Technology New and Old
Hello everyone! As we mentioned last week, we really appreciate holding our workshops in the high school library where we make good use of the computer display technology. But last week we enjoyed a new venue. We met in the heart space of our sponsor, the Old Church Gallery. The Gallery motto, “We remember, we collect, we protect,” made perfect sense to me when I visited the Gallery.
The Gallery and the Floyd Story Center tell stories through artifacts and oral history. The Gallery holds artifacts that allow our community to see the beautiful craftsmanship and hard work that many people dedicated their lives to. I saw a display of beautifully hand woven baskets made by Charlie Hylton, Clovis D. Boyd, and many others. We were able to see the “Sweet and Sassy” exhibit — of feed sacks turned into functional art — before it is replaced by a new exhibit for the seasonal opening of the Gallery.
The exhibit filled the main room with beautiful pillowcases, aprons, boys’ shirts, and quilts, to name a few. They are all handmade with care and love. The colors on these quilts are so vibrant. I even learned that onion skins were used as dye to project a beautiful yellow color. Visiting the Gallery really made me realize how rich the cultural history is in Floyd County and how many families have ties in the County.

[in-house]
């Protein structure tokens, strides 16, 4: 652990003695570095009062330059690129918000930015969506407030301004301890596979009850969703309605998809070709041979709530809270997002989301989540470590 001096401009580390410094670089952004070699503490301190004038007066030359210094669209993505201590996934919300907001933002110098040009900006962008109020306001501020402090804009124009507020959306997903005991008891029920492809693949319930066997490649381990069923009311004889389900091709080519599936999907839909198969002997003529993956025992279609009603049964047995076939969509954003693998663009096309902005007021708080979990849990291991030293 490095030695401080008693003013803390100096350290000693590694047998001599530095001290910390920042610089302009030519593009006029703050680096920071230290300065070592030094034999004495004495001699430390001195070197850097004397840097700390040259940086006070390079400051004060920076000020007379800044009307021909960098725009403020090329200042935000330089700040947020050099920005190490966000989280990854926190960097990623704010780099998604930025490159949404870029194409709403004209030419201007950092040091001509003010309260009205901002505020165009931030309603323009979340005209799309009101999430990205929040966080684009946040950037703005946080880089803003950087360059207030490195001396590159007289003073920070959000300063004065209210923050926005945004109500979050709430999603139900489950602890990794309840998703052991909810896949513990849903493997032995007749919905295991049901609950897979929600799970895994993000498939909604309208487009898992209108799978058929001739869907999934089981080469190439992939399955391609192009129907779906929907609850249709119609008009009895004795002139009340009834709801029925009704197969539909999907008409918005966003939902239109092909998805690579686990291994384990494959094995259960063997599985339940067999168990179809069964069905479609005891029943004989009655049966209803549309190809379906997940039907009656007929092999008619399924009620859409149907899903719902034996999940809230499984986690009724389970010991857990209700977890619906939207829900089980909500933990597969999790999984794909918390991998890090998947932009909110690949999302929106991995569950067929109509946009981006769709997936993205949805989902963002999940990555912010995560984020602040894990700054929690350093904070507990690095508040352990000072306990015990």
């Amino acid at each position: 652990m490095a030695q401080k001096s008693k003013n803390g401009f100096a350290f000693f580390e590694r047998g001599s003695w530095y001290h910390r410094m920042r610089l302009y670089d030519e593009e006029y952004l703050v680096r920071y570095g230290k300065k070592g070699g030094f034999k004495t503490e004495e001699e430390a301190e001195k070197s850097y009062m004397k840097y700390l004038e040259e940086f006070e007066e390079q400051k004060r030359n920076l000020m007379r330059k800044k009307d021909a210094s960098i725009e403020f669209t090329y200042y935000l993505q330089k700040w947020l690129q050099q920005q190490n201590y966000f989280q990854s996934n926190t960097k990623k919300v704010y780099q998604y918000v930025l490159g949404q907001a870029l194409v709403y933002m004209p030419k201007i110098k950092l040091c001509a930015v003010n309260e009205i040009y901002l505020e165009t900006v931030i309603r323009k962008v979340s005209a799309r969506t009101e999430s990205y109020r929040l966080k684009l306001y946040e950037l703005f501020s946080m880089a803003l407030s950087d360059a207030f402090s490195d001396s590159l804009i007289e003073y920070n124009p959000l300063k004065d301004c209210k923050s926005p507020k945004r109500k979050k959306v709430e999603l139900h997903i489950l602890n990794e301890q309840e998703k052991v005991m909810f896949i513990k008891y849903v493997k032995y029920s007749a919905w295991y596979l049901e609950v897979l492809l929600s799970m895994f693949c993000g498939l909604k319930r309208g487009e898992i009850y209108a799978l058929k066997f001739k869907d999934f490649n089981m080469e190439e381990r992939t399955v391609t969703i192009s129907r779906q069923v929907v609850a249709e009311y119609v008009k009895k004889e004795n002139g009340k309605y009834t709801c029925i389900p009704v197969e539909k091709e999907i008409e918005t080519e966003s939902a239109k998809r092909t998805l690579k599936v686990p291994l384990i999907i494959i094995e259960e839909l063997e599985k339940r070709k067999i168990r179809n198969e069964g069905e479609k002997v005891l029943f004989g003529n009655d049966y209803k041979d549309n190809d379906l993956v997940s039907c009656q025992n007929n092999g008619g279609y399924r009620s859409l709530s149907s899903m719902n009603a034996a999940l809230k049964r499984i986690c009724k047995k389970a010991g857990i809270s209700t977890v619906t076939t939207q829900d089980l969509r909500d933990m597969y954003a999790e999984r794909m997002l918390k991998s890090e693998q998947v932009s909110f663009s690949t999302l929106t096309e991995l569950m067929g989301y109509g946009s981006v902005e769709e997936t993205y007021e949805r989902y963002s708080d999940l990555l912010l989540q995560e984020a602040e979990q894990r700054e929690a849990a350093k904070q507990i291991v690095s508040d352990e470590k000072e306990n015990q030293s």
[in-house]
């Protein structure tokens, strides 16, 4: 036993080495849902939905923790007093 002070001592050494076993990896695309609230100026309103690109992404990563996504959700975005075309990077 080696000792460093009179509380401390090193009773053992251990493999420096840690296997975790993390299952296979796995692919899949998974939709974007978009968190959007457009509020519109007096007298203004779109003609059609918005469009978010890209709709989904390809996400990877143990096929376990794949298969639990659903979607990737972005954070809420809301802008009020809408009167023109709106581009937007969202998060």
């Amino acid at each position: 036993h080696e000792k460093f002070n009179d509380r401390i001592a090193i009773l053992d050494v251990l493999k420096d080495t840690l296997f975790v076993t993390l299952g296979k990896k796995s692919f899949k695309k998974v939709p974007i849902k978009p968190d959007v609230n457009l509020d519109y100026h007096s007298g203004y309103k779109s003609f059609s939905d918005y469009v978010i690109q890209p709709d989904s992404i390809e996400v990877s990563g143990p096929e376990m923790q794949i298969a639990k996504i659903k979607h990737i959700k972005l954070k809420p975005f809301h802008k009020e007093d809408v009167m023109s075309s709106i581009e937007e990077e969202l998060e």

After Catherine Pauley gave us our Gallery tour and Alice Slusher provided a tea break, we got down to business learning how to use professional audio recorders and microphones. We want to know how to use the recording devices properly so that we will have successful interviews with no lost audio.
A sign of the times arose when Floyd Elementary fourth grader, Claire Burgard, sat in with us to learn about the recording equipment and readily absorbed the how-to’s. Then after class, Claire was puzzled by an item on the Gallery wall. What IS that? Catherine demonstrated the use of a telephone switchboard and party-line telephone – where everyone’s phones rang when anyone’s phone rang.
|Baskets, quilts, and the dancing dolls made by R.O. Slusher, Jr.|